Can I use these decals without repainting my whole machine?
Yes & No. It's your machine so you can do whatever you would like to it! That being said, it won't work very well to just place them over your existing decals. While the black japanning paint on the Singer Featherweight was very hardy, you'd still have to remove all the clear shellac and old decals first. Then you could apply the new decals and a new clear-coat (but we cannot give any advice as to the best process for removing the old shellac). This process would still be done at your own risk and level of experience.
We look forward to seeing the beautiful machines you restore... Please feel free to send us your photos for Featherweight show-n-tell!
I don't want to paint my own machine, but would still like to get it restored, do you have anyone you can recommend to do this?
The cost for machine restoration can vary greatly depending on the level of machine preparation and mechanical skill for disassembly / reassembly. Some just mask the machine off in some key areas and paint around them. Others will completely dismantle the machine and use an extremely extensive process for restoration that makes for a "showroom" Featherweight. We used to have a list of Featherweight painters that were experienced both with a full understanding of the mechanics of the machine as well as with the fastidious process of automotive painting. However, they have since retired, passed away or are no longer taking in customer-supplied machines. At this time, we have no other recommendations. However, beauty is in the eye of the beholder, highly subjective and largely contingent on what you are willing and able to pay for the painting service and what qualities you want reflected in the final product. So, ask your local quilt friends for referrals, examine painted machines in person very carefully, make sure parts are not painted that shouldn't be and test the painted machines you see at a show for sewing quality, achieving smooth, beautiful stitches - forward and reverse. If the Featherweight is beautiful to you for painting quality, the Featherweight mechanical understanding is trustworthy of the actual painter, you're willing to send your heirloom machine away for awhile and the service is what you can afford, then go for it!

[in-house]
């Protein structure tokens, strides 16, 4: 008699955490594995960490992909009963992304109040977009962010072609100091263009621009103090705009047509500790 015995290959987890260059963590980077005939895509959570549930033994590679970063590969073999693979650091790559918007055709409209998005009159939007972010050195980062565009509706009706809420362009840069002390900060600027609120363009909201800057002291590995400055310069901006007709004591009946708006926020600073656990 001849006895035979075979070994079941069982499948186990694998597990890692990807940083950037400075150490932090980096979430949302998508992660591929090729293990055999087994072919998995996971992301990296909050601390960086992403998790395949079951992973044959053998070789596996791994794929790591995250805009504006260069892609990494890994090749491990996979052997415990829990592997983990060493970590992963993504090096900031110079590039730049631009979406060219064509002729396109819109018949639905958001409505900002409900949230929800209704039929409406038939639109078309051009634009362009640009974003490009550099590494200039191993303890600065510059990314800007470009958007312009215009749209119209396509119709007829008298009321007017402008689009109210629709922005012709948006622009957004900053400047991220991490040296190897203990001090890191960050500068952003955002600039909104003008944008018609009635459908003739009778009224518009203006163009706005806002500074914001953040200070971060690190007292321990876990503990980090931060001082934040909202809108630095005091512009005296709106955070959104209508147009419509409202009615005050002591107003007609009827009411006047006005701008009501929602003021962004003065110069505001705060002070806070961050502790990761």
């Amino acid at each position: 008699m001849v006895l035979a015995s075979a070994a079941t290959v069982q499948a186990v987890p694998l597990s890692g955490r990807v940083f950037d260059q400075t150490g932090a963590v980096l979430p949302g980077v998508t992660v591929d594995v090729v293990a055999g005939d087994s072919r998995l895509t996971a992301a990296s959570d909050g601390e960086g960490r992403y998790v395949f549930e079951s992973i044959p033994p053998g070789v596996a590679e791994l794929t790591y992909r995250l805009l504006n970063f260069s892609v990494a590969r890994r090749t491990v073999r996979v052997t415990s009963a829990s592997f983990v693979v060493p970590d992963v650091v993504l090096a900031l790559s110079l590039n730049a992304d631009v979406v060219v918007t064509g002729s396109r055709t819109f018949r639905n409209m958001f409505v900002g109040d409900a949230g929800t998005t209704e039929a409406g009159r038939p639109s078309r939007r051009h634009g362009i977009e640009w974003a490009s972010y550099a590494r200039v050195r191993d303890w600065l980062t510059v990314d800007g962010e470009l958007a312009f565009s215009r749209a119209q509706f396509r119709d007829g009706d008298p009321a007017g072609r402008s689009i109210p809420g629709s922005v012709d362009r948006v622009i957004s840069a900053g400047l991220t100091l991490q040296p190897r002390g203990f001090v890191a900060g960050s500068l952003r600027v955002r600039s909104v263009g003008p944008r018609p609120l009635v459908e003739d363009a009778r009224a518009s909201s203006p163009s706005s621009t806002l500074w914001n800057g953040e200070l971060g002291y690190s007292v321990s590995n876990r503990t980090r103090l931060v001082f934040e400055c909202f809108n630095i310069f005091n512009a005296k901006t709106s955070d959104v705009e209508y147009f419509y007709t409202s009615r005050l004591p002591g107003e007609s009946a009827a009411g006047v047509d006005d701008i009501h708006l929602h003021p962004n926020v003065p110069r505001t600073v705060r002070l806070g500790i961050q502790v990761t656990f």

Rick Armao - Singer Featherweights Revived in Wisconsin
(booked solid, not taking customer-supplied machines any longer)